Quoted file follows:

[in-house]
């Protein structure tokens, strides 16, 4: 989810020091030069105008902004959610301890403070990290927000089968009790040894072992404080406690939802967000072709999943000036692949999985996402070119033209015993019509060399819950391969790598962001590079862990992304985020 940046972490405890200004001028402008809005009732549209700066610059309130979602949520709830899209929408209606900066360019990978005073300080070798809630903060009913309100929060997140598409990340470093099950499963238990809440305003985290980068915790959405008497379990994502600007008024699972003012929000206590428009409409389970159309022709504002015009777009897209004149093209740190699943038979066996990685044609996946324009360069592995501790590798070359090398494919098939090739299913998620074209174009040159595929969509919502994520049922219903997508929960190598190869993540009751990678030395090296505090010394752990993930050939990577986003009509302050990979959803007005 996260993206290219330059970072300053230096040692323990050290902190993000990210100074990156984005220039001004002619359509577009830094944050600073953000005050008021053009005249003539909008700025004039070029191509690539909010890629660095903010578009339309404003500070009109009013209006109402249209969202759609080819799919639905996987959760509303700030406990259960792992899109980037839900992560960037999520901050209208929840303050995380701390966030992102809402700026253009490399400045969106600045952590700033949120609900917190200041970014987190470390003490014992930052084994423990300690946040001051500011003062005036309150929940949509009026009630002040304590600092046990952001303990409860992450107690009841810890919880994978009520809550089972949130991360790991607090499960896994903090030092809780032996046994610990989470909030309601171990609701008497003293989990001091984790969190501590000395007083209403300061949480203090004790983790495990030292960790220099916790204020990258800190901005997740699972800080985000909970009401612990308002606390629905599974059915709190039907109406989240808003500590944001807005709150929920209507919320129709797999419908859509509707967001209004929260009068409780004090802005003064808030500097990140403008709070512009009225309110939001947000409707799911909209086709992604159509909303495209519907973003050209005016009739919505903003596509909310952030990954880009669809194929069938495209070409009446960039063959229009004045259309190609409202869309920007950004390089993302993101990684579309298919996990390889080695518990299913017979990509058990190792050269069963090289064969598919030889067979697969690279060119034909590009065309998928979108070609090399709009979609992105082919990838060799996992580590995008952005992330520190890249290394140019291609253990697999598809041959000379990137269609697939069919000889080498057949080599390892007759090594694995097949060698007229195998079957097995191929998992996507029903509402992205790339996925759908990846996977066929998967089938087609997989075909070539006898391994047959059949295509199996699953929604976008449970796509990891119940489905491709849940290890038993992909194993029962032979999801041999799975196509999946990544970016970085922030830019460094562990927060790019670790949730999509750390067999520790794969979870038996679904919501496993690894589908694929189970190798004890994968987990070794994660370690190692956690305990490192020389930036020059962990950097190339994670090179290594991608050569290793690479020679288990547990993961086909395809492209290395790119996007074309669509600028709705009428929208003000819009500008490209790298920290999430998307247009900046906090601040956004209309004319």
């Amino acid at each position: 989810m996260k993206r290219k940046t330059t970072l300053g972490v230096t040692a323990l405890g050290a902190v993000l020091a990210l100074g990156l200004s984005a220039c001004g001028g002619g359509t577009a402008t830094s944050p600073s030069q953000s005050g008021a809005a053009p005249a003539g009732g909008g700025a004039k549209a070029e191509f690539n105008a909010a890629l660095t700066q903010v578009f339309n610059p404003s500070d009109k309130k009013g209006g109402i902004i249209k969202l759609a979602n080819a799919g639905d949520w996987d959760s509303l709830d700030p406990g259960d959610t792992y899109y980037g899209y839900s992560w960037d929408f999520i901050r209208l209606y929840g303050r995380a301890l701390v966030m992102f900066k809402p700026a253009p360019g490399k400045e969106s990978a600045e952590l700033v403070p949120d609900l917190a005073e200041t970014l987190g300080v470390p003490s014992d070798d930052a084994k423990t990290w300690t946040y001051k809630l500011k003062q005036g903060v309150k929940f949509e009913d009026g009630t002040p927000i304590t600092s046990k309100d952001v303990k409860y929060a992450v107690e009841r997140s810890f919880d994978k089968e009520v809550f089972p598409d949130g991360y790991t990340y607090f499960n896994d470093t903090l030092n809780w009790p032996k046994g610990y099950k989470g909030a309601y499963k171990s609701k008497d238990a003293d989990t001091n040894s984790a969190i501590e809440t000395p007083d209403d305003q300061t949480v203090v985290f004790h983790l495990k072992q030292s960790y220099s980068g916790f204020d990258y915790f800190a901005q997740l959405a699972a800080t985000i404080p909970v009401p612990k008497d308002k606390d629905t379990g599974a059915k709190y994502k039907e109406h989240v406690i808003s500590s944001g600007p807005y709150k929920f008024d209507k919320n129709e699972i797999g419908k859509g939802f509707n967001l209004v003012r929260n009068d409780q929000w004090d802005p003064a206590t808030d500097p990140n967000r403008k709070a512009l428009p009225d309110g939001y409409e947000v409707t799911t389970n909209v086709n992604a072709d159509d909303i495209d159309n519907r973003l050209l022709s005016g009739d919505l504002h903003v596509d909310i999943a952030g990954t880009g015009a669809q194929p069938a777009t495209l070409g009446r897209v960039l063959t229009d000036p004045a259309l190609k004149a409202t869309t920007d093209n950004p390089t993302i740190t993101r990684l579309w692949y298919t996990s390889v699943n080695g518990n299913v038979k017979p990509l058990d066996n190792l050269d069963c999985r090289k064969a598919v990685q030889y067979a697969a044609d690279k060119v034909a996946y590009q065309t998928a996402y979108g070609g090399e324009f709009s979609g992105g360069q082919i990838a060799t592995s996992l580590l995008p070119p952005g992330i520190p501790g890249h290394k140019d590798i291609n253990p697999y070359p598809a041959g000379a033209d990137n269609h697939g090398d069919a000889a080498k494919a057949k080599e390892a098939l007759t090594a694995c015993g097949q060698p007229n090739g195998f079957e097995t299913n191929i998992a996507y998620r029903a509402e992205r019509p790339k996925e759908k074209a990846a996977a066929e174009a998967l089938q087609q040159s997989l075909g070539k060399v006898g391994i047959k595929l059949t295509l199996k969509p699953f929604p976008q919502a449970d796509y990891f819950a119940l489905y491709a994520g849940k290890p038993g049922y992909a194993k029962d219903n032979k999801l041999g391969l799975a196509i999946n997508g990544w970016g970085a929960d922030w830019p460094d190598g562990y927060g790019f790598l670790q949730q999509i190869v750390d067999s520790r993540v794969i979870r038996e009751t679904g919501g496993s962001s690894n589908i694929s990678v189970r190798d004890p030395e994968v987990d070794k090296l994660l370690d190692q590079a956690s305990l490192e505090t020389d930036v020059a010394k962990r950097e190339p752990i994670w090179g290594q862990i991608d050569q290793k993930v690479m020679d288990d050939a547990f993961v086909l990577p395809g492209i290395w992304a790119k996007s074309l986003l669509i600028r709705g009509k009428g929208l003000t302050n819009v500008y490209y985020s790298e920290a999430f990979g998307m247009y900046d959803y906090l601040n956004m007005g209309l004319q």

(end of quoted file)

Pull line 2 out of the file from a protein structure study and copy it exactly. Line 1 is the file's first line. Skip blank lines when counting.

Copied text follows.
């Protein structure tokens, strides 16, 4: 989810020091030069105008902004959610301890403070990290927000089968009790040894072992404080406690939802967000072709999943000036692949999985996402070119033209015993019509060399819950391969790598962001590079862990992304985020 940046972490405890200004001028402008809005009732549209700066610059309130979602949520709830899209929408209606900066360019990978005073300080070798809630903060009913309100929060997140598409990340470093099950499963238990809440305003985290980068915790959405008497379990994502600007008024699972003012929000206590428009409409389970159309022709504002015009777009897209004149093209740190699943038979066996990685044609996946324009360069592995501790590798070359090398494919098939090739299913998620074209174009040159595929969509919502994520049922219903997508929960190598190869993540009751990678030395090296505090010394752990993930050939990577986003009509302050990979959803007005 996260993206290219330059970072300053230096040692323990050290902190993000990210100074990156984005220039001004002619359509577009830094944050600073953000005050008021053009005249003539909008700025004039070029191509690539909010890629660095903010578009339309404003500070009109009013209006109402249209969202759609080819799919639905996987959760509303700030406990259960792992899109980037839900992560960037999520901050209208929840303050995380701390966030992102809402700026253009490399400045969106600045952590700033949120609900917190200041970014987190470390003490014992930052084994423990300690946040001051500011003062005036309150929940949509009026009630002040304590600092046990952001303990409860992450107690009841810890919880994978009520809550089972949130991360790991607090499960896994903090030092809780032996046994610990989470909030309601171990609701008497003293989990001091984790969190501590000395007083209403300061949480203090004790983790495990030292960790220099916790204020990258800190901005997740699972800080985000909970009401612990308002606390629905599974059915709190039907109406989240808003500590944001807005709150929920209507919320129709797999419908859509509707967001209004929260009068409780004090802005003064808030500097990140403008709070512009009225309110939001947000409707799911909209086709992604159509909303495209519907973003050209005016009739919505903003596509909310952030990954880009669809194929069938495209070409009446960039063959229009004045259309190609409202869309920007950004390089993302993101990684579309298919996990390889080695518990299913017979990509058990190792050269069963090289064969598919030889067979697969690279060119034909590009065309998928979108070609090399709009979609992105082919990838060799996992580590995008952005992330520190890249290394140019291609253990697999598809041959000379990137269609697939069919000889080498057949080599390892007759090594694995097949060698007229195998079957097995191929998992996507029903509402992205790339996925759908990846996977066929998967089938087609997989075909070539006898391994047959059949295509199996699953929604976008449970796509990891119940489905491709849940290890038993992909194993029962032979999801041999799975196509999946990544970016970085922030830019460094562990927060790019670790949730999509750390067999520790794969979870038996679904919501496993690894589908694929189970190798004890994968987990070794994660370690190692956690305990490192020389930036020059962990950097190339994670090179290594991608050569290793690479020679288990547990993961086909395809492209290395790119996007074309669509600028709705009428929208003000819009500008490209790298920290999430998307247009900046906090601040956004209309004319």